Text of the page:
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Who deserves more money from a jury: a company that uses its patents to sue a competitor using its technology? Or a band of lawyers and investors that sues whole industries through shell companies?
The answer is the latter group — who are better known as patent trolls. In the latest depressing indictment of the U.S. patent system, this chart shows how, from 2010-2013, so-called “non-practicing entities” (trolls) cashed out at three times the rate of real companies:
The chart shows how the median damage awards for trolls was $8.5 million, which is just one of many sobering statistics published by the law firm Goodwin Procter as part of a manual that provides tips for fighting patent trolls.
Michael Strapp, a partner at Goodwin and one of the guide’s authors, explained by phone that the disproportionate damage awards for trolls is the result of several factors.
These include the economic model of patent trolling, which in many cases entails the troll building up a legal war chest by squeezing settlements from dozens of smaller companies, and then suing a big fish. Such big fish, like Google or Apple, are more capable than small firms of absorbing a loss — which, in turn, can lead to higher than usual damage awards.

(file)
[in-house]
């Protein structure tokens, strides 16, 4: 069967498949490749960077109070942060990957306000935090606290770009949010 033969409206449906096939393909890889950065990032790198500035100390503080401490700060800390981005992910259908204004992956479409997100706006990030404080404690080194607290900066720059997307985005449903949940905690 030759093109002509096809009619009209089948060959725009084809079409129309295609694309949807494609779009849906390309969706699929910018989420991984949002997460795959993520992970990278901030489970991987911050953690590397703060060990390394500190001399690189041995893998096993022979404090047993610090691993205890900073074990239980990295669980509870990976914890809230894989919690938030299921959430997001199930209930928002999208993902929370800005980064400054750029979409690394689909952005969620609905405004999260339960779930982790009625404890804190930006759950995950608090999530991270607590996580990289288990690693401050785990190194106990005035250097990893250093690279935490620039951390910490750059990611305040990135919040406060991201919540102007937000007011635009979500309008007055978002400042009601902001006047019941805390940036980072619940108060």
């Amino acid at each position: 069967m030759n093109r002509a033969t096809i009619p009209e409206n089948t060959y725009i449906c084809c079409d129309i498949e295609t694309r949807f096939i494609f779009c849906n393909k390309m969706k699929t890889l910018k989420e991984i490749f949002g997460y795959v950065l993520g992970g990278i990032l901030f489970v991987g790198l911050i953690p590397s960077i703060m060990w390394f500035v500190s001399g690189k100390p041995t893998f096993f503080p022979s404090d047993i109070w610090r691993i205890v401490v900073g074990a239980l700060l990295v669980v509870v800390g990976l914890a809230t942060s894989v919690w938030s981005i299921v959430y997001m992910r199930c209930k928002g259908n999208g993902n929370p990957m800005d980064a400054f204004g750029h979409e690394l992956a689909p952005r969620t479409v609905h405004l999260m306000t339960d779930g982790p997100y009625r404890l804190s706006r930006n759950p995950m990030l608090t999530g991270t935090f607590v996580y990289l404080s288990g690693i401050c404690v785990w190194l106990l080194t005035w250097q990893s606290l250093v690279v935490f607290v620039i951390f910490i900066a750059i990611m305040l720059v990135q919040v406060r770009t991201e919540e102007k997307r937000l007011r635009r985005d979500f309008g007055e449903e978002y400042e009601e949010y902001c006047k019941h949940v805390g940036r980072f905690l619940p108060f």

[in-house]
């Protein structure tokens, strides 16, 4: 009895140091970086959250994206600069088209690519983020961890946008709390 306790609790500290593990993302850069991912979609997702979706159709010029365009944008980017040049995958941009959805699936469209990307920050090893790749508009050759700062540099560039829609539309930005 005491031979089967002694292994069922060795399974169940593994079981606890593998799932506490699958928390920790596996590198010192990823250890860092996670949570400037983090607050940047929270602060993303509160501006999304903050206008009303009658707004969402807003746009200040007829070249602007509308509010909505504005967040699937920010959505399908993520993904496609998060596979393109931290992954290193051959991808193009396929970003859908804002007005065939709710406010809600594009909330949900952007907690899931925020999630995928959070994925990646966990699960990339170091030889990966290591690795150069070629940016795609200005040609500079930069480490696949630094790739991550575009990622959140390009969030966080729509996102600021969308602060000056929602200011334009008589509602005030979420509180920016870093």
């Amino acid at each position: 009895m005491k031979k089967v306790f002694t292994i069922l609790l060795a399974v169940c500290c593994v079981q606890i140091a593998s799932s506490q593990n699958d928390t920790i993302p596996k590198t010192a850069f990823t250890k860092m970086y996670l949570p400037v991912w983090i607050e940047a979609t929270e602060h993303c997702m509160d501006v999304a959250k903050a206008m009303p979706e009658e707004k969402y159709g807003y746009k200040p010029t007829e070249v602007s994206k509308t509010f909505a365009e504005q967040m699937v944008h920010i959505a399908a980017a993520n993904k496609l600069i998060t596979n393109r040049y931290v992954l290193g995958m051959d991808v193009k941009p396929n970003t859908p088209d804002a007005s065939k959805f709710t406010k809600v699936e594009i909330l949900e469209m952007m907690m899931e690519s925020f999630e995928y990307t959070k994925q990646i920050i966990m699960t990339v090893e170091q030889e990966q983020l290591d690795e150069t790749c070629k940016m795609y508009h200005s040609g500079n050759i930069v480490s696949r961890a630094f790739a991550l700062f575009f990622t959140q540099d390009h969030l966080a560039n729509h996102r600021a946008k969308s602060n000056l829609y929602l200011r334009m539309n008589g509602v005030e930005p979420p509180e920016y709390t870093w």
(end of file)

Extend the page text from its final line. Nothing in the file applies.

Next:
Another factor for the high figure, Strapp said, relates to another dysfunctional feature of America’s patent system: the trolls’ ability to choose a handful of notorious venues. Unlike ordinary patent plaintiffs, which sue evenly across the company, the trolls flock to East Texas and Delaware:
Despite higher court rulings intending to limit the jurisdiction of East Texas and Delaware, trolls are suing in these places at higher than ever rates — in no small part because the local judges, perhaps recognizing that the troll lawsuits help the local economy, are reluctant to grant venue changes.
These stats are a sobering reminder that, even as patent reform advocates have won some key battles at the Supreme Court, the trolls are still winning the war.
As Strapp noted, the court’s “Alice” ruling this summer on software patents means that more such patents are vulnerable to invalidity challenges — but that this nonetheless requires a defendant to spend large amounts of money to bring the case to trial. According to Strapp, only about 5 percent of patent lawsuits even get this far, as defendants recognize it is more efficient to settle instead.
As such, the basic business model of trolls like Intellectual Ventures is still intact.
All of this suggests that a renewed push for patent reform, such as that touted by Sen. John Cornyn (R-Tx), will be necessary to fix a system that, despite recent patches, remains fundamentally broken.